Fig. 8 Ventral view of neurocranium of Dasyloricaria paucisquama , CP-UCO 143. MESD: mesethmoid disc; VOM: vomer; MESCR: mesethmoid crest; MES: mesethmoid; LAT-ET: lateral ethmoid; PSPH: parasphenoid; OSPH: orbitosphenoid; PROT: prootic; CMP-PTE: compound pterotic; EXO: exoccipital; BAS: basioccipital; BA-LIG: Baudelot's ligament; TPWEB: transverse process of Weberian apparatus; AOR-CHA: aortic cannel; 6V: sixth vertebra. Scale bar = 5 mm. 

3. Ventral concavity on anterior tip of mesethmoid (Schaefer, 1990). Schaefer (1990) first described a ventral concavity on the anterior tip of the mesethmoid in scoloplacids. The ventral concavity of the mesethmoid is present in a few species (state 1) but absent in most (state 0; Fig. 8).

4. Extension of the naked area on the snout tip. Among the examined groups, the Harttiini have an elliptical, naked area on the snout tip that does not reach the last sensory pore (state 0). In other species, the naked area on the snout tip can be elliptical or elongate and reaches the last pore of the infraorbital sensory canal (state 1). Dasyloricaria and most of the Loricariini possess a roundish naked area that does not reach the last sensory pore (state 2). Finally, Loricariichthys and Pseudohemiodon have the snout tip completely covered with dermal plates without a naked area (state 3).

5. Shape of the parasphenoid (Schaefer, 1991). The parasphenoid of loricariids is generally narrow along its entire length (Schaefer, 1987, 1991; Rapp Py-Daniel, 1997; Armbruster, 2004; Lehmann A., 2006; Pereira, 2008), as observed in Dasyloricaria paucisquama (state 0). Alternatively, the parasphenoid of Sturisoma , D . latiura and D. filamentosa is broad posteriorly at its area of articulation with the basioccipital (state 1).

6. Dorsolateral process of the lateral ethmoid (Schaefer, 1987). Dorsolateral processes of the lateral ethmoid are bar-like projections in the Harttiini and some other taxa (state 0). The projections are shaped as large wings, which contribute to the orbital rim and can extend a little beyond the orbital rim in Dasyloricaria paucisquama and some other taxa (state 1; Fig. 8). Finally, in some species the dorsolateral process of the lateral ethmoid is reduced (state 2).

7. Posteroventral border of the lateral ethmoid (Howes, 1983). The posteroventral border of the lateral ethmoid can be simple and match the anterior orbital rim (state 0). Alternatively, it can be slightly extended but still not contribute to the ventral portion of the orbital rim (state 1) or distinctly extended and contribute to the ventral portion of the orbital rim (state 2).

8. Lateral process of the sphenotic (Schaefer, 1987). The sphenotic process has been subject of discussions regarding its homology with the lateral spine of other Siluriformes. Schaefer (1987) proposed that homology contra the hypothesis of Howes (1983) who hypothesized that the lateral spine is absent in most siluriforms. The lateral process of the sphenotic can be short, never reaching one-half of the sphenotic height (state 0), about one-half the height of the bone (state 1), or still very long process, similar to the height of the sphenotic (state 2; Fig. 9) as in Dasyloricaria and Spatuloricaria . Conversely, in some species the lateral process is much reduced or absent (state 3).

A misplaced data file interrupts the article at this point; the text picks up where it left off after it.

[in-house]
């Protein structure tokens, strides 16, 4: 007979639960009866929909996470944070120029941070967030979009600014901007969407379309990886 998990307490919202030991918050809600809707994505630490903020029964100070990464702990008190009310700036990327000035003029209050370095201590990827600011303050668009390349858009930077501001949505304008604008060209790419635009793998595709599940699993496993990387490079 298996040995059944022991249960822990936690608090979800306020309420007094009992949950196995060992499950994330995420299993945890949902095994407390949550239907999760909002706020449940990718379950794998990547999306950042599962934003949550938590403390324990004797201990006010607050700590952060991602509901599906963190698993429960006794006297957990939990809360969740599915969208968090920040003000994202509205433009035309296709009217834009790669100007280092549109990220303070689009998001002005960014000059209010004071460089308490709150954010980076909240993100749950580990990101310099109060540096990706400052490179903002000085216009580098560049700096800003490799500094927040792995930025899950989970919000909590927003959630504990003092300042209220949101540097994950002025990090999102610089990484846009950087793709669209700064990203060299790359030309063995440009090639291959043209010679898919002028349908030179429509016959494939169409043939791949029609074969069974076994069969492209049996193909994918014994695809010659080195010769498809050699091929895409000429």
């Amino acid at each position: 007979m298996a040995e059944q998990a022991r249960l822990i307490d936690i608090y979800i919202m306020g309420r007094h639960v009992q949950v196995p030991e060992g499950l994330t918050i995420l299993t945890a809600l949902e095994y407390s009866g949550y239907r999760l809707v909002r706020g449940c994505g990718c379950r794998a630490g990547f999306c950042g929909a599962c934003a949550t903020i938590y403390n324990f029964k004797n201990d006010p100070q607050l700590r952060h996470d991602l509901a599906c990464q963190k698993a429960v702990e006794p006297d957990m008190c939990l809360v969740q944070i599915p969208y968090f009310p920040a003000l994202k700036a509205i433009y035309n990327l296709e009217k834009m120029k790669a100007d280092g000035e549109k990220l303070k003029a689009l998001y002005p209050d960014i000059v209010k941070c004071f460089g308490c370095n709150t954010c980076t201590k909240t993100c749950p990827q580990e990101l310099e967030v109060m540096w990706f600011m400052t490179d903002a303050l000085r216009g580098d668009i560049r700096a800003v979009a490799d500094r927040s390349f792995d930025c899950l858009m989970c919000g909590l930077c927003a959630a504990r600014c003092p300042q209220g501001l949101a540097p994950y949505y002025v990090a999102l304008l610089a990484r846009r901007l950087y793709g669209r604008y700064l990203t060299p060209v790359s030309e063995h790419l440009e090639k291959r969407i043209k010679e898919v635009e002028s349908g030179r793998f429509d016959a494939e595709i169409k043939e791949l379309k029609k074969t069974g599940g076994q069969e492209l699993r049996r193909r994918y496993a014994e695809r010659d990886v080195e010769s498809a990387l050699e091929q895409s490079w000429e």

9. Postorbital notch (Fichberg, 2008, character 163, modified). The postorbital notch is a feature found only in some Loricariini among loricariids. We followed Fichberg (2008) and considered the notch as short when it was less than one-half the orbital length (state 1), and long when it is at one-least half the orbital length (state 2; Fig. 9). The postorbital notch is absent in other loricariids (state 0).

Fig. 9 Dorsal view of neurocranium of Dasyloricaria paucisquama , CP-UCO 143. N: nasal bone; N-CH: nasal channel; LET: lateral ethmoid; F: frontal; F-CH: frontal channel; EP: epiphyseal pore; INF-ORB: infraorbitals (including channel); SP-PR: sphenotic process; SP: sphenotic; CMP-PTE: compound pterotic; SO: supraoccipital. Scale bar = 5 mm 

10. Ornamentation of the parieto-supraoccipital and predorsal plates. Loricariines commonly have a marked development of odontodes crests on the parieto-supraoccipital and predorsal plates. Such crests can be absent (state 0) and when present their degree of development is quite variable among loricariids. Crests can be low and poorly developed (state 1), or well developed and conspicuous (state 2; Figs. 3,5,7), as in Dasyloricaria and Hemiodontichthys .

11. Lateral processes of the basioccipital (Schaefer, 1990). The basioccipital of loricariids has lateral processes with a wide variation in orientation and size. These lateral processes (described as dorsal processes by Schaefer, 1990) synchondrally articulate to the prootic. Such processes can be expanded not only laterally but also ventrally (state 0), or laterally expanded and as, or almost as, long as the occipital (state 1), or highly laterally expanded passing the exoccipital (state 2; Fig. 8). Conversely, the processes can be short and not reaching beyond one-half of the exoccipital (state 3).

Cephalic sensorial canals. 12. Ventral process of preopercle (Rapp Py-Daniel, 1997, Character 53). The ventral process of the preopercle along the posterior margin of that bone was described by Rapp Py-Daniel (1997) and contacts a bony plate (the subpreopercle of Rapp Py-Daniel, 1997; and the canal-bearing plate of Schaefer, 1991). Such a process is present in the Harttiini (state 0) but absent in the remaining Loricariinae (state 1; Figs. 10a-c).